January 9, 2010

in Articles, General Interest

by Steve Eddy, Brian Sewell and Anthony Quinn

“To read Tynan is to be thrilled into paying better and closer attention – which, in short, is the point of criticism in the first place.” Anthony Quinn, on “Theatre Writings” by Kenneth Tynan, Telegraph Review, 3rd February 2007

Quote of the year?

Let’s face it: 2010 will be rawer, more opinionated, more risqué, more in your face than ever before. Your audiences (who are by now thoroughly exposed to, well, anything, for which you can thank first and foremost the anything-goes online universe) can handle much more quirkiness, more daring innovations, more risqué communications and conversations, more exotic flavors and so on than traditional marketers could have ever dreamed of. In short: audiences in mature consumer societies no longer tolerate being treated like yesteryear’s uninformed, easily shocked, inexperienced, middle-of-the-road consumer.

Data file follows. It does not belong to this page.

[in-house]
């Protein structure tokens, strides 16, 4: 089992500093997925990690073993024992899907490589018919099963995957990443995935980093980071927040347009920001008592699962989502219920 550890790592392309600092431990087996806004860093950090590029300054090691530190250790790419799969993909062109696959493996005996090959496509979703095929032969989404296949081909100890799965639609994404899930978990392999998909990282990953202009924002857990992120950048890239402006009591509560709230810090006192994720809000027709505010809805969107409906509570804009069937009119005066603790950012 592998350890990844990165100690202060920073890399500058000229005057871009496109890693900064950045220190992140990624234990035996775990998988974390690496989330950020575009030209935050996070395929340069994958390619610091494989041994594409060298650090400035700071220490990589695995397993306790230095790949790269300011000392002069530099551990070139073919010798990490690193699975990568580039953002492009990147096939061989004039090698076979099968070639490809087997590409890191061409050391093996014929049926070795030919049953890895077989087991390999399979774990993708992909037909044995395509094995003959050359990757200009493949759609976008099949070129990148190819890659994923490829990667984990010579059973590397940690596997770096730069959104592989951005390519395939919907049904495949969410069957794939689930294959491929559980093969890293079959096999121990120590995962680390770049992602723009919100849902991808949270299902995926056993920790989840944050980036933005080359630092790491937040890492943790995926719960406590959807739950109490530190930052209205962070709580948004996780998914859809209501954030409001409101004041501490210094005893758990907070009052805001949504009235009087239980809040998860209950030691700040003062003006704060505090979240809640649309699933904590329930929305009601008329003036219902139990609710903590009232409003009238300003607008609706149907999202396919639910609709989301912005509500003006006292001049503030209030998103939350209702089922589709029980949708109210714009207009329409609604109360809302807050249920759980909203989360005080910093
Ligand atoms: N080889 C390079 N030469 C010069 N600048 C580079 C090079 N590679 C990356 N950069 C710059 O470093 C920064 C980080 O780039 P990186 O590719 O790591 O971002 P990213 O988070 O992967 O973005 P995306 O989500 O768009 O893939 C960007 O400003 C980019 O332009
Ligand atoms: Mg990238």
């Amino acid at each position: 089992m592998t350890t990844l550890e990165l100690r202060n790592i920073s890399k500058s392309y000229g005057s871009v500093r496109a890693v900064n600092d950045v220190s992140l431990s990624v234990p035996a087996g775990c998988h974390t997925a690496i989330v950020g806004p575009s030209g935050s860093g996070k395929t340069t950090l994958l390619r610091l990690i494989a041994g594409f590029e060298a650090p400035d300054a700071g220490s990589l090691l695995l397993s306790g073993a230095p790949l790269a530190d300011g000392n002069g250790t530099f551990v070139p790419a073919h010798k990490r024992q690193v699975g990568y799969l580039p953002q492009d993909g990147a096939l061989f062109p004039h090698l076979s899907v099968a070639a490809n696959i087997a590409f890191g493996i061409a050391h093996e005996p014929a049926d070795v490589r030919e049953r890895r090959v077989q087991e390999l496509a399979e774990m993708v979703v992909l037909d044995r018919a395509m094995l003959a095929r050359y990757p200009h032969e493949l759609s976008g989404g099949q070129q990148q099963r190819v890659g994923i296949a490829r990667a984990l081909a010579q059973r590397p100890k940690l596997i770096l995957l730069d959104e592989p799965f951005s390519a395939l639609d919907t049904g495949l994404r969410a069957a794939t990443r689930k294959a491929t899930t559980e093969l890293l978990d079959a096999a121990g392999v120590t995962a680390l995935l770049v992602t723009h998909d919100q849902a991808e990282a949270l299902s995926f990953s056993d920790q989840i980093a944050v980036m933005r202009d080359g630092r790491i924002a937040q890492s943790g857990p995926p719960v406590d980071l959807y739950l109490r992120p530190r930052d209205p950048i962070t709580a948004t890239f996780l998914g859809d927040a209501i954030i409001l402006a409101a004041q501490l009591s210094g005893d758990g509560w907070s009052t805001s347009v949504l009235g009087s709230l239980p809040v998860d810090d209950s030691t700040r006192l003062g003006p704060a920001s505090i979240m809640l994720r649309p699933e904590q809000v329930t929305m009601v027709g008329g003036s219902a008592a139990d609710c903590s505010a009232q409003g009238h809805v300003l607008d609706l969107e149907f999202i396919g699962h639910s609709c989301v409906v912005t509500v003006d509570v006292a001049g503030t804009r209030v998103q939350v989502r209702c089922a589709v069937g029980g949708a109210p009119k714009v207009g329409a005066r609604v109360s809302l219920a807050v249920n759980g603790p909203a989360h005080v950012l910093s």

So, in 2010, the question is how far you can/should go as a brand, when mirroring societal beliefs that are about anything but being meek. And no, we’re not saying you have to be rude or nasty or inconsiderate; this is about being a tad more daring and diverse if you want to move with the culture.

from Trendwatching

Kant on Beauty by Steve Eddy

Kant’s contribution to the understanding of art was the reverse of the approach of former philosophers who had asked ‘why are some objects beautiful?’ (eg. a warthog and a gazelle; a peacock and an ostrich; John Prescott and Julia Roberts). Kant asked, given that we organise our world in perceiving it, what is it about us that makes us perceive some things as beautiful and some things as ugly?

Steve Eddy, lecture “‘But is it art? The philosophy of aesthetics.” unpublished 2005

Brian Sewell on amateur artists

Many painters would have been appalled at how little time we took, (to select for the annual portrait award at the National Portrait Gallery 2005. ed.) their hours or days or weeks of labour dismissed in seconds – but, truth to tell, bad paintings do not improve with longer looking…I fell to wondering, yet again, at the vanity of painters incapable of even rudimenatary self-criticism and at the boundless conceit of amateurs.”

Brian Sewell in the Evening Standard 17th June 2005

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